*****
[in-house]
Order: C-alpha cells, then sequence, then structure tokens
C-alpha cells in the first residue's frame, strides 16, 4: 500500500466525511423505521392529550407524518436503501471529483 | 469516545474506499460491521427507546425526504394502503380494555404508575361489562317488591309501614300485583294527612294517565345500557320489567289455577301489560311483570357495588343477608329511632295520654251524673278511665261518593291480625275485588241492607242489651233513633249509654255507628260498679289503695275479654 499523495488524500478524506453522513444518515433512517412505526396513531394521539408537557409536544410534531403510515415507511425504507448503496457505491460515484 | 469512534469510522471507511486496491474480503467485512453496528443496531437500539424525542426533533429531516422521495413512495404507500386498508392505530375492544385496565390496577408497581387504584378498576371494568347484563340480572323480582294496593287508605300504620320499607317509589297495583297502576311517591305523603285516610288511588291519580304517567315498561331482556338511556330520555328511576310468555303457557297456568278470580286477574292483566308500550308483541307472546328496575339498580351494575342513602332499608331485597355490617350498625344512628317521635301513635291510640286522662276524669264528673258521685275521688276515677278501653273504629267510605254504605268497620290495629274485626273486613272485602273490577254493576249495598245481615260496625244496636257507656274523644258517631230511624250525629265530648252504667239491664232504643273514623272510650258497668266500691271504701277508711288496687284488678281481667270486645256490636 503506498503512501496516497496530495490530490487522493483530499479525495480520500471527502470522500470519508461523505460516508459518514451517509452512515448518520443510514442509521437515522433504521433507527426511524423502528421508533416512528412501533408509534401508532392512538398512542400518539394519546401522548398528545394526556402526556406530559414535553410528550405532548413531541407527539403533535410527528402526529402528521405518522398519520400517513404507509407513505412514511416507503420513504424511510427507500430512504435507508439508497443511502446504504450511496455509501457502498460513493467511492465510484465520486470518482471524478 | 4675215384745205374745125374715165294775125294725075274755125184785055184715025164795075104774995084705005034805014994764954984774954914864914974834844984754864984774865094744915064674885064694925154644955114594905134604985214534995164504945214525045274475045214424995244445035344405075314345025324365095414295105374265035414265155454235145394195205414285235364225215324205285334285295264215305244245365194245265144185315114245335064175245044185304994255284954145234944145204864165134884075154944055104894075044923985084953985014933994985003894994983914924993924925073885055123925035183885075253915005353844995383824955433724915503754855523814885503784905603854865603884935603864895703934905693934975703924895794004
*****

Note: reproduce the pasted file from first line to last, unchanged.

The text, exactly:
[in-house]
Order: C-alpha cells, then sequence, then structure tokens
C-alpha cells in the first residue's frame, strides 16, 4: 500500500466525511423505521392529550407524518436503501471529483 | 469516545474506499460491521427507546425526504394502503380494555404508575361489562317488591309501614300485583294527612294517565345500557320489567289455577301489560311483570357495588343477608329511632295520654251524673278511665261518593291480625275485588241492607242489651233513633249509654255507628260498679289503695275479654 499523495488524500478524506453522513444518515433512517412505526396513531394521539408537557409536544410534531403510515415507511425504507448503496457505491460515484 | 469512534469510522471507511486496491474480503467485512453496528443496531437500539424525542426533533429531516422521495413512495404507500386498508392505530375492544385496565390496577408497581387504584378498576371494568347484563340480572323480582294496593287508605300504620320499607317509589297495583297502576311517591305523603285516610288511588291519580304517567315498561331482556338511556330520555328511576310468555303457557297456568278470580286477574292483566308500550308483541307472546328496575339498580351494575342513602332499608331485597355490617350498625344512628317521635301513635291510640286522662276524669264528673258521685275521688276515677278501653273504629267510605254504605268497620290495629274485626273486613272485602273490577254493576249495598245481615260496625244496636257507656274523644258517631230511624250525629265530648252504667239491664232504643273514623272510650258497668266500691271504701277508711288496687284488678281481667270486645256490636 503506498503512501496516497496530495490530490487522493483530499479525495480520500471527502470522500470519508461523505460516508459518514451517509452512515448518520443510514442509521437515522433504521433507527426511524423502528421508533416512528412501533408509534401508532392512538398512542400518539394519546401522548398528545394526556402526556406530559414535553410528550405532548413531541407527539403533535410527528402526529402528521405518522398519520400517513404507509407513505412514511416507503420513504424511510427507500430512504435507508439508497443511502446504504450511496455509501457502498460513493467511492465510484465520486470518482471524478 | 4675215384745205374745125374715165294775125294725075274755125184785055184715025164795075104774995084705005034805014994764954984774954914864914974834844984754864984774865094744915064674885064694925154644955114594905134604985214534995164504945214525045274475045214424995244445035344405075314345025324365095414295105374265035414265155454235145394195205414285235364225215324205285334285295264215305244245365194245265144185315114245335064175245044185304994255284954145234944145204864165134884075154944055104894075044923985084953985014933994985003894994983914924993924925073885055123925035183885075253915005353844995383824955433724915503754855523814885503784905603854865603884935603864895703934905693934975703924895794004